1932

Abstract

Sediment-laden gravity currents, or turbidity currents, are density-driven flows that transport vast quantities of particulate material across the floor of lakes and oceans. Turbidity currents are generated by slope failure or initiated when a sediment-laden flow enters into a lake or ocean; here, lofting or convective sedimentation processes may control flow dynamics. Depending upon the internal turbulent mixing, which keeps particles in suspension, turbidity currents can travel for thousands of kilometers across the seafloor. However, despite several competing theories, the process for the ultralong runout of these flows remains enigmatic. Turbidity currents often generate large sinuous channel–levee systems, and the dynamics of how turbidity currents flow around channel bends are strongly influenced by internal density and velocity structure, with large-scale flows being modified by the Coriolis force. Therefore, understanding some of the largest sedimentary structures on the Earth's surface depends on understanding the turbulence processes within turbidity currents.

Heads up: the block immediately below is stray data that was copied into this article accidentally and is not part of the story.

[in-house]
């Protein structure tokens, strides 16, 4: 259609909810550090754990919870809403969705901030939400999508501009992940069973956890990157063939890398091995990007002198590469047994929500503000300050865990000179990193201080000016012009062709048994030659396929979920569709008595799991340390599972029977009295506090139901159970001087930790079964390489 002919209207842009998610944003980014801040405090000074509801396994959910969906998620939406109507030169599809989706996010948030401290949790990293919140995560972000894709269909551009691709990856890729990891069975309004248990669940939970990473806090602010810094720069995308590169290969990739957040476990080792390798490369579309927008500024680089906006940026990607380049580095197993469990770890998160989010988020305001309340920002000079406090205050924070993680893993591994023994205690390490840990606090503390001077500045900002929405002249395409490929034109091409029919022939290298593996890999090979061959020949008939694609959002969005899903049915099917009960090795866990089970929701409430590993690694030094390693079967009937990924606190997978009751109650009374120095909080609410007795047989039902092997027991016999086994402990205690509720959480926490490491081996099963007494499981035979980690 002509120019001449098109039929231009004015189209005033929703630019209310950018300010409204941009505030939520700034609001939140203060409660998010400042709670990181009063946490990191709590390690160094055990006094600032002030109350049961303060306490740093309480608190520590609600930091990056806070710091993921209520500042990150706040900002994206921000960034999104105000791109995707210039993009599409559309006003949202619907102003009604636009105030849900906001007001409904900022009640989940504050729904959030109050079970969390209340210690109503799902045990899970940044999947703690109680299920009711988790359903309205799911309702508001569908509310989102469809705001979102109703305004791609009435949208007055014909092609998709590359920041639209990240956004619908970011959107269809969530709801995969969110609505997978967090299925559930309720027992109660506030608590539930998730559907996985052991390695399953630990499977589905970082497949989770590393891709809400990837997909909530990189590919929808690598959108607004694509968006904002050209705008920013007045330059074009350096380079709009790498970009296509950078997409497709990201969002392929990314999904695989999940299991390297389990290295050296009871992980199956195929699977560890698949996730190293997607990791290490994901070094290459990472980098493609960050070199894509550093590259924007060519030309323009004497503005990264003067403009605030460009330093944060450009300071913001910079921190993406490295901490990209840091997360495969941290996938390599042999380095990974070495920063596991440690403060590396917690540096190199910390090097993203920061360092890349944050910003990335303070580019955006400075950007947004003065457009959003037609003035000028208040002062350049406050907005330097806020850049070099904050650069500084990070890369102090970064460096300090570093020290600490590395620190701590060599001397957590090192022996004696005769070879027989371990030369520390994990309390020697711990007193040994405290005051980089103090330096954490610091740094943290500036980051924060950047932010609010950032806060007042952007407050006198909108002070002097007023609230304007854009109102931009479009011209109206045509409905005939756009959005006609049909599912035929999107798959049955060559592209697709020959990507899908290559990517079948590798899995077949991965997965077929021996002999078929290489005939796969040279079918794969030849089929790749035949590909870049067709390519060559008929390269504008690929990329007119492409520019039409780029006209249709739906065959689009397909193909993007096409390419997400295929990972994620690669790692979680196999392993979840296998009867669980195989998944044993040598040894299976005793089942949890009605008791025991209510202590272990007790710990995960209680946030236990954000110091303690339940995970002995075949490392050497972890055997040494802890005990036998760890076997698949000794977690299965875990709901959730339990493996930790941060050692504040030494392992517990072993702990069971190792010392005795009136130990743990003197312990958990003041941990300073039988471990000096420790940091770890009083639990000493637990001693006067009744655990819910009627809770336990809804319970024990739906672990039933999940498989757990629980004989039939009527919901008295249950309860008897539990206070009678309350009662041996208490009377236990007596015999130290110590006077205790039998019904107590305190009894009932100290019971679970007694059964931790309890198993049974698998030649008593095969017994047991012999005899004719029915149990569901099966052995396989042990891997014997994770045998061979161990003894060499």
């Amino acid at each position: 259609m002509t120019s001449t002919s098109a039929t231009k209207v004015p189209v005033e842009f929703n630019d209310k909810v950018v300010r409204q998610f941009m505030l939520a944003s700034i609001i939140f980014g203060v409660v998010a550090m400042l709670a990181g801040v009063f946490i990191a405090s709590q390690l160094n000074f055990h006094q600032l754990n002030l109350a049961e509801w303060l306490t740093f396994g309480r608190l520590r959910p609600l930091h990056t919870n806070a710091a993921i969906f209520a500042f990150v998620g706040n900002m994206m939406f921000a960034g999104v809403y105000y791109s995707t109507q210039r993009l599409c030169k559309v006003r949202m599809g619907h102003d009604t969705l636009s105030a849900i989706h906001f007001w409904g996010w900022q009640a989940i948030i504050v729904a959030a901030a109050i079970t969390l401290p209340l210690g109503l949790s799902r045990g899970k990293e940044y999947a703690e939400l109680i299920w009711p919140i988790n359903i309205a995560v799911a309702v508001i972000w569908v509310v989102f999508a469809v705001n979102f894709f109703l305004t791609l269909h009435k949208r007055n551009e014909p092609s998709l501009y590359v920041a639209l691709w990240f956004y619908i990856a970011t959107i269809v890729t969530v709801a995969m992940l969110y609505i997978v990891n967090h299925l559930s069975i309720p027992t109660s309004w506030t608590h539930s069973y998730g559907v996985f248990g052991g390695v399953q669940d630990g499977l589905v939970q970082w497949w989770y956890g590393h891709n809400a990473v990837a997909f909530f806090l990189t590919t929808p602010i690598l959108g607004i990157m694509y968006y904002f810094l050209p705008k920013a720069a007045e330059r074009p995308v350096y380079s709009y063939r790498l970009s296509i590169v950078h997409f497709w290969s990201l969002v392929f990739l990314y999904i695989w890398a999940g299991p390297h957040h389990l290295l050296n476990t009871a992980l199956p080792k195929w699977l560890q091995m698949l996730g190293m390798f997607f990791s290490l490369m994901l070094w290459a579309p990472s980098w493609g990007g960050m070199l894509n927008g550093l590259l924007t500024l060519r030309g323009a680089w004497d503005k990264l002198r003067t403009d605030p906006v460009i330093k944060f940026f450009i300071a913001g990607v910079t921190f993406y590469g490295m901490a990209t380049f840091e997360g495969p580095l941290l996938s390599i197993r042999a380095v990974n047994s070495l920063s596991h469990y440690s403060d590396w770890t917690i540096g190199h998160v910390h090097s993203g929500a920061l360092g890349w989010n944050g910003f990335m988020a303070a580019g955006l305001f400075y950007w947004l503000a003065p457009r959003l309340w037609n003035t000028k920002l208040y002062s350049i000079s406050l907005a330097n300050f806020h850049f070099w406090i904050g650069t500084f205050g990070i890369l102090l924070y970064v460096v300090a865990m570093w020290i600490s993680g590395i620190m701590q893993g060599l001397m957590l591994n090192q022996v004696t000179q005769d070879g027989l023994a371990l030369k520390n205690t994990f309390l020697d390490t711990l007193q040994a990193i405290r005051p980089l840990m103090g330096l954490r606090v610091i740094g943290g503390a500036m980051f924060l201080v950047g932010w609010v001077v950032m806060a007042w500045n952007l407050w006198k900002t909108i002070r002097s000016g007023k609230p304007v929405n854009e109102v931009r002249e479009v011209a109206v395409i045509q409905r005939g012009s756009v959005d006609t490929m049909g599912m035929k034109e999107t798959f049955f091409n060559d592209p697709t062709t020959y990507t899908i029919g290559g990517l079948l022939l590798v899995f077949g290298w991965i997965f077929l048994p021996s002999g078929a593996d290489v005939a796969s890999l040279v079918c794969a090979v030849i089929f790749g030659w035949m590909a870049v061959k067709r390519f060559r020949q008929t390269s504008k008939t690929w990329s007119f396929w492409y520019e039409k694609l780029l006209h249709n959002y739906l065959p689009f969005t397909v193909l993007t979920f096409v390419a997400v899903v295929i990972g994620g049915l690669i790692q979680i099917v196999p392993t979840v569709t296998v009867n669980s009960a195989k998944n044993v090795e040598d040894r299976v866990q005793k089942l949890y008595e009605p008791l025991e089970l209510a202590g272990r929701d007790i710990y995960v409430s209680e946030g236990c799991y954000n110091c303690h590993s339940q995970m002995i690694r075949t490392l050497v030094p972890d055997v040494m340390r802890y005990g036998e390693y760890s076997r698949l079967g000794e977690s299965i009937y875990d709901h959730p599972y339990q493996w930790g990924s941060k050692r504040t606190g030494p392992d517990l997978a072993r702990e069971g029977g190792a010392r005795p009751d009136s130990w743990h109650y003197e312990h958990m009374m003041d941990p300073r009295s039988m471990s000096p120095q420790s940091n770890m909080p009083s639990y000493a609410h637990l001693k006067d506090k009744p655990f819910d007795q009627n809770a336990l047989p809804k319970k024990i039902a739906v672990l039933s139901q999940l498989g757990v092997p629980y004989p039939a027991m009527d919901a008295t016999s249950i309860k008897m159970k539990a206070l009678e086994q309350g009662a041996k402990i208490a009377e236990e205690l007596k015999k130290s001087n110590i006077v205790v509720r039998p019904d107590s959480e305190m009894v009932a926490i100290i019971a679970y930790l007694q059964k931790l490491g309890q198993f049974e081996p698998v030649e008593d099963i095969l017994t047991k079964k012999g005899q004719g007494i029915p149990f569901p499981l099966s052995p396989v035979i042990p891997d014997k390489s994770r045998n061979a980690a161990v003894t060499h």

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Erratum: Turbulence Processes Within Turbidity Currents
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2021-01-05
2024-06-21
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